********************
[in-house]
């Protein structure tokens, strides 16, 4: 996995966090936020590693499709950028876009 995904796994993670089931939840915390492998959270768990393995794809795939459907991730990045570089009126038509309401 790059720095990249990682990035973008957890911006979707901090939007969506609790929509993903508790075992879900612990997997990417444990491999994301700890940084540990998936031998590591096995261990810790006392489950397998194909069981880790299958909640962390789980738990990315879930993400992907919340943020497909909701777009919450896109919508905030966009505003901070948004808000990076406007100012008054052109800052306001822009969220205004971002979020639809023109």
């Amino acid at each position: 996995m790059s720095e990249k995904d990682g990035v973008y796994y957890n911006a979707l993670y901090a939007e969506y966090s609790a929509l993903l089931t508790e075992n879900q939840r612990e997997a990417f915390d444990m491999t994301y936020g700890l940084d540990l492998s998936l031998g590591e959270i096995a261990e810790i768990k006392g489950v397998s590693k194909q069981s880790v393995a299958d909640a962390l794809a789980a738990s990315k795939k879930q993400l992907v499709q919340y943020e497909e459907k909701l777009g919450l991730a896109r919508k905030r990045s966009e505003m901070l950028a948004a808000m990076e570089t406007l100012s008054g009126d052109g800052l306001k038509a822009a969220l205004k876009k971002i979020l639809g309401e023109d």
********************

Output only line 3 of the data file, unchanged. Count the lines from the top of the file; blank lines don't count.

């Amino acid at each position: 996995m790059s720095e990249k995904d990682g990035v973008y796994y957890n911006a979707l993670y901090a939007e969506y966090s609790a929509l993903l089931t508790e075992n879900q939840r612990e997997a990417f915390d444990m491999t994301y936020g700890l940084d540990l492998s998936l031998g590591e959270i096995a261990e810790i768990k006392g489950v397998s590693k194909q069981s880790v393995a299958d909640a962390l794809a789980a738990s990315k795939k879930q993400l992907v499709q919340y943020e497909e459907k909701l777009g919450l991730a896109r919508k905030r990045s966009e505003m901070l950028a948004a808000m990076e570089t406007l100012s008054g009126d052109g800052l306001k038509a822009a969220l205004k876009k971002i979020l639809g309401e023109d």